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Myelodysplastic syndromes and myelodysplastic/myeloproliferative neoplasms
Myelodysplastic syndromes (MDS) are a group of clonal disorders of the hematopoietic stem cell (HSC) characterized by ineffective hematopoiesis. This leads to peripheral blood cytopenias, and an excess of marrow blast cells. In some cases this can progress to acute myeloid leukemia (AML). Myelodysplastic syndromes are thought to result from the accumulation of genetic or epigenetic lesions (such as promoter hypermethylation) initially in a very immature progenitor cell. This leads to a proliferative advantage of the MDS clone over normal immature progenitors. MDS lineage-committed progenitors display both abnormal terminal differentiation and an increased susceptibility to apoptosis. These two features explain the clinical consequences of blast cell accumulation and peripheral blood cytopenias.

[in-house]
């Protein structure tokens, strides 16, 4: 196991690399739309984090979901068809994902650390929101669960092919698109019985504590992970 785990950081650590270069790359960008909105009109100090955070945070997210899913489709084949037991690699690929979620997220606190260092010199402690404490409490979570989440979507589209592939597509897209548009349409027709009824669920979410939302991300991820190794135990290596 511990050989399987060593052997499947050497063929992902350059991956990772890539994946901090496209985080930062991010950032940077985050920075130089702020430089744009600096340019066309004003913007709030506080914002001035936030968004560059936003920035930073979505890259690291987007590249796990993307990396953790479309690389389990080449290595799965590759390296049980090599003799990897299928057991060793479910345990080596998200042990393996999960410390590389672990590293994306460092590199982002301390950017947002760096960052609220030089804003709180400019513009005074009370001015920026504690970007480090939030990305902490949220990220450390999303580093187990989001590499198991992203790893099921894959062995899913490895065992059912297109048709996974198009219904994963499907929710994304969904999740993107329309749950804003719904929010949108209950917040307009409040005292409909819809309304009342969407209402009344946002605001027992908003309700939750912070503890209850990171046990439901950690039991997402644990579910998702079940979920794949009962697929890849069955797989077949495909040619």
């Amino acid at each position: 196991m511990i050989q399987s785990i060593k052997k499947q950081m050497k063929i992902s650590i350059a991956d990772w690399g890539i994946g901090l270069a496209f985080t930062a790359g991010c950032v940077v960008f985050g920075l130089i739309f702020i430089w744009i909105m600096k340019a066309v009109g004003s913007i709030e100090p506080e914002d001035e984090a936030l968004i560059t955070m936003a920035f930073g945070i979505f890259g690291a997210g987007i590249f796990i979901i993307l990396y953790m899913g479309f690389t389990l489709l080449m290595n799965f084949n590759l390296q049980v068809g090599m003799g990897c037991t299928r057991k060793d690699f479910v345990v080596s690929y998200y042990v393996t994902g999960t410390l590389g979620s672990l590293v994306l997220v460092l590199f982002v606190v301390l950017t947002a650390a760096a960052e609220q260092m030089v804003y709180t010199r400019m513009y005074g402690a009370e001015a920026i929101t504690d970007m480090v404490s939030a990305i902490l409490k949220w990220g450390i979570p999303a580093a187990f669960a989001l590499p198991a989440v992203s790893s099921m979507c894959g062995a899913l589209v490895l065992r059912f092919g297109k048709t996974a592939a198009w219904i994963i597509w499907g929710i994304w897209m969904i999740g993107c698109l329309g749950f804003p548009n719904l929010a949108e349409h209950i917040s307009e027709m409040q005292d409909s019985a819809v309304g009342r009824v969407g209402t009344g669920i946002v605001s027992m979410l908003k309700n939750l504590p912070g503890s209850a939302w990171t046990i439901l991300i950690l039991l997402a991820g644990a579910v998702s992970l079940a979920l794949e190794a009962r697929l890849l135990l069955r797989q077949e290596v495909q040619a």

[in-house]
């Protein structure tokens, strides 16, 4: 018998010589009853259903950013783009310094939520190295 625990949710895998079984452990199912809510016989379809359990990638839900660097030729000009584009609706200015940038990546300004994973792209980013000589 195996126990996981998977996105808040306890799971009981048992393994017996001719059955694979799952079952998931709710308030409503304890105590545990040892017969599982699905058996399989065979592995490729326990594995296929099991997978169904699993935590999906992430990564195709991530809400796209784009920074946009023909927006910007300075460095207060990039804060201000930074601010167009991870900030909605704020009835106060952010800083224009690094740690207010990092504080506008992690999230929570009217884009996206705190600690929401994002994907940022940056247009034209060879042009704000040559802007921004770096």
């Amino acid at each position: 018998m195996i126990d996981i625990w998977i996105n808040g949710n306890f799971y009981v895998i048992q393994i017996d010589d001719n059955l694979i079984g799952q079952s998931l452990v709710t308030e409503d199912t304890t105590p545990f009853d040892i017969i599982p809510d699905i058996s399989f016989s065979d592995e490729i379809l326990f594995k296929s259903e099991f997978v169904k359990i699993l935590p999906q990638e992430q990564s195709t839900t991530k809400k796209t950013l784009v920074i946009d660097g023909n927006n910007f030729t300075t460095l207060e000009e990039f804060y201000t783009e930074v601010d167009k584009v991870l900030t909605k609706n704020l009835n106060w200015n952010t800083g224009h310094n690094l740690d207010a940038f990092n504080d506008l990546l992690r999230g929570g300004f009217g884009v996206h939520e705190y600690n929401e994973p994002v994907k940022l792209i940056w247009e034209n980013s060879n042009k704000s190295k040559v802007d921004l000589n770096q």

The diagnosis of MDS is generally suggested by the presence of peripheral blood (PB) cytopenias. However, the diagnosis requires the integration of the blood manifestations with the clinical history and physical examination. Although the etiology of MDS is generally unknown, antecedent cytotoxic therapy or radiation exposure and congenital bone marrow failure syndromes can predispose to MDS. Physical examination is in general normal in MDS, while splenomegaly can be found in myelodysplastic/myeloproliferative neoplasms (MDS/MPN). Careful morphological review of bone marrow for dysplasia is central to the diagnosis of MDS and MDS/MPN, and cytogenetic analysis for prognosis. Molecular genetics and flow cytometry assays are under evaluation, and, in future, may provide information for further refinement of the prognosis. The specific features of each of these diagnostic modalities will be discussed.
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